You also need to educate investors about “the great opportunities commercial real estate offers,” van Rensburg says. For example, investors need to watch for an increase in occupancy, even when there’s a continued decline in rental rates. It’s an earlier indicator of recovery in a specific property type, he says.

A variation on the theme of finding the business is taking steps so that the business will find you. For Paul Waters, CCIM, SIOR, CRE, FRICS, executive managing director, Brokerage at the Americas for NAI Global, headquartered in New York City, that means using social media to “build the brand and the service line.”

With the help of a dedicated in-house individual, the company has developed property-specific blogs that focus on niches such as supply-chain logistics and warehouse space. While Waters says he can’t attribute any transactions specifically to the blogs, “we’ve been told by clients that they’ve included us in the bidding process because of our use of technology,” he says.

Offer Something Different

The ability to set yourself apart from competitors is always a key to attracting business, but the need for differentiation is even more critical when times are tough. For Clarke, the market analysis skills acquired through the CCIM Institute’s Advanced Market Analysis for Commercial Real Estate course were a key to the success of his consulting business, Cantera Consultants & Advisors.

“Very few people do market analysis because it takes a fair amount of time and not every client will pay the money for it,” he says. His best clients: developers and city governments trying to reinvigorate neighborhoods.

But getting consulting clients can be difficult until you have a track record, he says. “Most people try to broaden their services in a tough market. We’re contrarian, so we decided to narrow ours,” says Zezas. The “intense focus” enables him to understand the concerns and challenges of the executives at the mid-sized New Jersey-based companies he targets more fully.

To connect with his prospects, Zezas speaks frequently at corporate association events, and he even spent approximately $25,000 to build a video studio in his office, where he conducts monthly interviews with local executives in his niche. The payoff: Revenues in 2010 were the highest in the company’s nine-year history.

While several brokers we spoke with have found distressed property disposition more a source of frustration than business, Waters says that NAI has built a successful niche handling troubled assets.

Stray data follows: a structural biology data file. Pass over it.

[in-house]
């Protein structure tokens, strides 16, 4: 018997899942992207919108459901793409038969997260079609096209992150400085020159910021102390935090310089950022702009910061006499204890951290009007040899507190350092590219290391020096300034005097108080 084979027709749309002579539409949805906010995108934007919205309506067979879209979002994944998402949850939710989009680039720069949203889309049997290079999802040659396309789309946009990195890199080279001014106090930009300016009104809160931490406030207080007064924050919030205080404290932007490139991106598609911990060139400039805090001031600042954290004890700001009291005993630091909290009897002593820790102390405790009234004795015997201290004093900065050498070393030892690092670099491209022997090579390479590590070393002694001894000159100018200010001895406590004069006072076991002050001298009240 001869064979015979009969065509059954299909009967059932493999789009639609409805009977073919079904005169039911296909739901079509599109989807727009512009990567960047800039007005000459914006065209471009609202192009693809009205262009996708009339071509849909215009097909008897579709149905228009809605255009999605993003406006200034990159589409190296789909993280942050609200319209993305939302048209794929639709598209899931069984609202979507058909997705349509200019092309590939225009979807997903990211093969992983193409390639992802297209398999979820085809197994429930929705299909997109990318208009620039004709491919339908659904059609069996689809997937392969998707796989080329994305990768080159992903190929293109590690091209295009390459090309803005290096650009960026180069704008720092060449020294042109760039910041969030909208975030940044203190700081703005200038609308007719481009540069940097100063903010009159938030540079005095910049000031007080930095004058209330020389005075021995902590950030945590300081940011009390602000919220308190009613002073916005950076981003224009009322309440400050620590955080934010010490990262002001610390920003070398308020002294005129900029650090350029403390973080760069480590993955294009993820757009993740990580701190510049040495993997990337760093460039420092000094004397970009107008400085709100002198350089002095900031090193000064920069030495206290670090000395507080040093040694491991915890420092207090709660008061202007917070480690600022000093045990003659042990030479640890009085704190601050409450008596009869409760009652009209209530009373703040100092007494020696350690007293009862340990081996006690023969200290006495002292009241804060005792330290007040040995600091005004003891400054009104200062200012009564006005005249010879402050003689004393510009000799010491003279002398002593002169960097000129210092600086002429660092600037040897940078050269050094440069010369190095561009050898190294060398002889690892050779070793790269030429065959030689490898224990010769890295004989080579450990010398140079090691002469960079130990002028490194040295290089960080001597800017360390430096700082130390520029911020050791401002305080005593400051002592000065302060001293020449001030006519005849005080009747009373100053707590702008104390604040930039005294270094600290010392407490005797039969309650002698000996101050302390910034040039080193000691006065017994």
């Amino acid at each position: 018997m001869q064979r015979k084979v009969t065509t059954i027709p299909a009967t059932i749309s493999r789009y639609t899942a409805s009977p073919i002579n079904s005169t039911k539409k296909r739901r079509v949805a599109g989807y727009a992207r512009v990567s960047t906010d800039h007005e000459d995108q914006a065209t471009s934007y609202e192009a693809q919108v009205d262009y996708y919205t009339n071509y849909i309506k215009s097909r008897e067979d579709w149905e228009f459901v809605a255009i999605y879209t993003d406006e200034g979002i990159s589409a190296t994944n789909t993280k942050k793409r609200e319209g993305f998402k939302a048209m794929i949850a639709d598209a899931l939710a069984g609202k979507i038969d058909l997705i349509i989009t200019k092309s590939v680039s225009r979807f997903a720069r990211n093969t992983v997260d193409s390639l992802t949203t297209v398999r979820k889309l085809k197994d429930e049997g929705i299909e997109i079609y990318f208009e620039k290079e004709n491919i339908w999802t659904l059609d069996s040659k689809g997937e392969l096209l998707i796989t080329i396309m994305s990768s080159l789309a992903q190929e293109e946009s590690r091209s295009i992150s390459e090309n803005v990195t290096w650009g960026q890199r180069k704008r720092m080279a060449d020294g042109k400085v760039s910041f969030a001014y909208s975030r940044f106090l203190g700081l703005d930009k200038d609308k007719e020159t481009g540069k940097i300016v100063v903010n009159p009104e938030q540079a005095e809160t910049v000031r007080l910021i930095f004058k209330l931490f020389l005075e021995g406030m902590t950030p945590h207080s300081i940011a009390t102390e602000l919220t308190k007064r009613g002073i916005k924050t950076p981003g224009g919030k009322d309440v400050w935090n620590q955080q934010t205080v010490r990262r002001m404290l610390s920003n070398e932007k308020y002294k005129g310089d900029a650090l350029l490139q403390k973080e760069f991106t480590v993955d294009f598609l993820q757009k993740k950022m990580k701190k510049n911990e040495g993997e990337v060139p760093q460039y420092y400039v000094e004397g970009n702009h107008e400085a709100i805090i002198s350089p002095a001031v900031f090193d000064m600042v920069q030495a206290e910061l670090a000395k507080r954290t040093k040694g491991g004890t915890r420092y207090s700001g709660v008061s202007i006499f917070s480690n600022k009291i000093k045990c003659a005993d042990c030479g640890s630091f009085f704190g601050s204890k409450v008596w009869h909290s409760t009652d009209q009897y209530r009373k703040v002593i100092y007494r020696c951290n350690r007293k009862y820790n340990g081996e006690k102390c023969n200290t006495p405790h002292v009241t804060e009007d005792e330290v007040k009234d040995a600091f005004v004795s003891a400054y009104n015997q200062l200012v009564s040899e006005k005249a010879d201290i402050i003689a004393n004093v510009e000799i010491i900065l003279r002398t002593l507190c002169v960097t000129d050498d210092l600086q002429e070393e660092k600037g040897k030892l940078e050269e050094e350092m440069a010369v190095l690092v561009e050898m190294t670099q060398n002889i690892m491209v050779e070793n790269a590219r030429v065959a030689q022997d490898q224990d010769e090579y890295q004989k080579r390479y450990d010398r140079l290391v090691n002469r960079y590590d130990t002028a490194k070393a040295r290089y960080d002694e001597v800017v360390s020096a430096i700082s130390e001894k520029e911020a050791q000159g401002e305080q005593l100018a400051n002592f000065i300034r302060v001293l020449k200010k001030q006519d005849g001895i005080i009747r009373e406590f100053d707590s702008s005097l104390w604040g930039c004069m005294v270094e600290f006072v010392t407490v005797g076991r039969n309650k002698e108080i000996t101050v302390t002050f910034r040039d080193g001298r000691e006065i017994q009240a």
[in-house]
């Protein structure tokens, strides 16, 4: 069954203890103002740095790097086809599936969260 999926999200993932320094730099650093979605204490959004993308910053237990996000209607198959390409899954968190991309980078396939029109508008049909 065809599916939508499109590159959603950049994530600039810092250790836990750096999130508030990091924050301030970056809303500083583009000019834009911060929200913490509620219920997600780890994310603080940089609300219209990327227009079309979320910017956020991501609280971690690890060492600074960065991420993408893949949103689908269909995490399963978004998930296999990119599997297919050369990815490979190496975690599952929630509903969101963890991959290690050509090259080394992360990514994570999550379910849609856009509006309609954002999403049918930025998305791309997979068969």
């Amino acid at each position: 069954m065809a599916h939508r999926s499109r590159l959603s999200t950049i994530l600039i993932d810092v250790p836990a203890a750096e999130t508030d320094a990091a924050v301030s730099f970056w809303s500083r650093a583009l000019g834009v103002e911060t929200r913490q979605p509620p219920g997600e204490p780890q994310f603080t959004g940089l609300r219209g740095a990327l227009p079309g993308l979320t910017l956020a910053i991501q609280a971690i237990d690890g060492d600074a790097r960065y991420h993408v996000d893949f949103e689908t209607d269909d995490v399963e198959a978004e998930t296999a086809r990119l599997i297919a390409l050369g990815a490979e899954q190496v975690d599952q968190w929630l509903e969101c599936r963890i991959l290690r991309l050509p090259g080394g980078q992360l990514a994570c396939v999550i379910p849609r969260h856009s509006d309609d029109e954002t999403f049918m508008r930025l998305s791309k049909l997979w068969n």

Called the Strategic Asset Service Group and comprised primarily of brokers who handled troubled assets during the 1990s downturn, they found success by “getting in front of banks and stating our value,” he says. Troubled asset work now accounts for between 8 and 10 percent of the company’s business; Waters expects the proportion to reach up to 20 percent in the next few years.

Prime the Pump for Recovery

While commercial real estate is still far from booming, “I’d rather be here today than last year,” says van Rensburg. “And I’d rather be here next year than today.” Until then, Signature Series interviewees agree on what it takes to succeed today: Pick a niche that fits your skills and reflects a market need, and leverage your education to become the expert in that market. Then, use both technology and networking to let clients know what you have to offer.


How to find your niche

A good first step in finding a new and profitable commercial real estate niche is to perform a SWOT analysis. This matrix helps you identify your Strengths and Weaknesses as well as the Opportunities and Threats in your market. Here’s a sample to help you get started.

Strengths

  • What do you do better than other commercial practitioners in your area?
  • What unique resources and contacts do you have?
  • What do others see as your strengths?

Weaknesses

  • What could you do to improve your business skills or performance?
  • Where do you have fewer resources than competitors?
  • What are clients likely to see as a weakness?

Opportunities

  • What opportunities exist in your market?
  • What trends indicate opportunities in the near future?
  • What tasks are not being performed, or performed well, by your competitors?
  • What are clients requesting that no one provides?

Threats

  • What possible changes could hurt your current business or future opportunities?
  • What changes could competitors make that would harm you?
  • What threats do your weaknesses expose you to?

For more on SWOT and exploring the consulting services niche, watch the free webinar “How CCIMs Can Generate Revenue Providing Consulting Services,” presented by Todd Clarke, CCIM at: http://vimeo.com/ccim/how-ccims-can-generateadditional-revenue-through-consulting. His SWOT analysis also includes tools to help you identify ways to add value to clients using your strengths and competitive advantages.